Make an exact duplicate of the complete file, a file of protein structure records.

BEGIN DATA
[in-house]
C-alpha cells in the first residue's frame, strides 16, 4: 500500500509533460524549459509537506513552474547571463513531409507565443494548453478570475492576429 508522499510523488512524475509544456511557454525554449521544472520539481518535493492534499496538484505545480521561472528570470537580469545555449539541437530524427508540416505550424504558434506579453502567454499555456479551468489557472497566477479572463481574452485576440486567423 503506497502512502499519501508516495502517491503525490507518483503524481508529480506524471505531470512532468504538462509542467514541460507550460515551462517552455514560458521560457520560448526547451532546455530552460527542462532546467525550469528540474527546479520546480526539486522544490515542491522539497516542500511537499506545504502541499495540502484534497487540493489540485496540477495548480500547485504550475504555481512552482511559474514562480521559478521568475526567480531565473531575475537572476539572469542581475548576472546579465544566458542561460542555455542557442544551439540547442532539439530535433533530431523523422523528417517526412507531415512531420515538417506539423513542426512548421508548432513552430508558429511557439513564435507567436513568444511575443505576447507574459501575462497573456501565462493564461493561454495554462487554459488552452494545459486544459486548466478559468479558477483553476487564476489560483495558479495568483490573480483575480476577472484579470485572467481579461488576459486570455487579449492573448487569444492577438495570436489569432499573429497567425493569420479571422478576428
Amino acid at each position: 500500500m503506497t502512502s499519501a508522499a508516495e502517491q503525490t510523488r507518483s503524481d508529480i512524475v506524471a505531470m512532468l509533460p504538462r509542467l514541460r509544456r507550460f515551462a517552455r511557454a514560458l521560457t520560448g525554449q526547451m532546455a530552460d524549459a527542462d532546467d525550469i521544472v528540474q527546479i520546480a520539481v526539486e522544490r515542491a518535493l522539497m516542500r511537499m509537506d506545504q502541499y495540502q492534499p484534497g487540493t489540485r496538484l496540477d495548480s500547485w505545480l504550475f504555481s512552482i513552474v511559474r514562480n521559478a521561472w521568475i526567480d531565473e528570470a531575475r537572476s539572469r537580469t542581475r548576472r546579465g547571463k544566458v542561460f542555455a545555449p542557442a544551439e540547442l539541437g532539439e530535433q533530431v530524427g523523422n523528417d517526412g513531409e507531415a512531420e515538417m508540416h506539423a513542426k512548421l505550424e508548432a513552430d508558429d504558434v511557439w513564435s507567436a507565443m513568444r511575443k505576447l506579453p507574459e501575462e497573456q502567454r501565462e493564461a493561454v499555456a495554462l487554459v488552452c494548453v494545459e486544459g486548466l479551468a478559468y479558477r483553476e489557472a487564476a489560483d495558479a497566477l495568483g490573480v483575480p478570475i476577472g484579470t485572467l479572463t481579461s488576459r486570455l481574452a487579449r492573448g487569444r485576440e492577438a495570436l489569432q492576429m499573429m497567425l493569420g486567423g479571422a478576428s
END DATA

[in-house]
C-alpha cells in the first residue's frame, strides 16, 4: 500500500509533460524549459509537506513552474547571463513531409507565443494548453478570475492576429 508522499510523488512524475509544456511557454525554449521544472520539481518535493492534499496538484505545480521561472528570470537580469545555449539541437530524427508540416505550424504558434506579453502567454499555456479551468489557472497566477479572463481574452485576440486567423 503506497502512502499519501508516495502517491503525490507518483503524481508529480506524471505531470512532468504538462509542467514541460507550460515551462517552455514560458521560457520560448526547451532546455530552460527542462532546467525550469528540474527546479520546480526539486522544490515542491522539497516542500511537499506545504502541499495540502484534497487540493489540485496540477495548480500547485504550475504555481512552482511559474514562480521559478521568475526567480531565473531575475537572476539572469542581475548576472546579465544566458542561460542555455542557442544551439540547442532539439530535433533530431523523422523528417517526412507531415512531420515538417506539423513542426512548421508548432513552430508558429511557439513564435507567436513568444511575443505576447507574459501575462497573456501565462493564461493561454495554462487554459488552452494545459486544459486548466478559468479558477483553476487564476489560483495558479495568483490573480483575480476577472484579470485572467481579461488576459486570455487579449492573448487569444492577438495570436489569432499573429497567425493569420479571422478576428
Amino acid at each position: 500500500m503506497t502512502s499519501a508522499a508516495e502517491q503525490t510523488r507518483s503524481d508529480i512524475v506524471a505531470m512532468l509533460p504538462r509542467l514541460r509544456r507550460f515551462a517552455r511557454a514560458l521560457t520560448g525554449q526547451m532546455a530552460d524549459a527542462d532546467d525550469i521544472v528540474q527546479i520546480a520539481v526539486e522544490r515542491a518535493l522539497m516542500r511537499m509537506d506545504q502541499y495540502q492534499p484534497g487540493t489540485r496538484l496540477d495548480s500547485w505545480l504550475f504555481s512552482i513552474v511559474r514562480n521559478a521561472w521568475i526567480d531565473e528570470a531575475r537572476s539572469r537580469t542581475r548576472r546579465g547571463k544566458v542561460f542555455a545555449p542557442a544551439e540547442l539541437g532539439e530535433q533530431v530524427g523523422n523528417d517526412g513531409e507531415a512531420e515538417m508540416h506539423a513542426k512548421l505550424e508548432a513552430d508558429d504558434v511557439w513564435s507567436a507565443m513568444r511575443k505576447l506579453p507574459e501575462e497573456q502567454r501565462e493564461a493561454v499555456a495554462l487554459v488552452c494548453v494545459e486544459g486548466l479551468a478559468y479558477r483553476e489557472a487564476a489560483d495558479a497566477l495568483g490573480v483575480p478570475i476577472g484579470t485572467l479572463t481579461s488576459r486570455l481574452a487579449r492573448g487569444r485576440e492577438a495570436l489569432q492576429m499573429m497567425l493569420g486567423g479571422a478576428s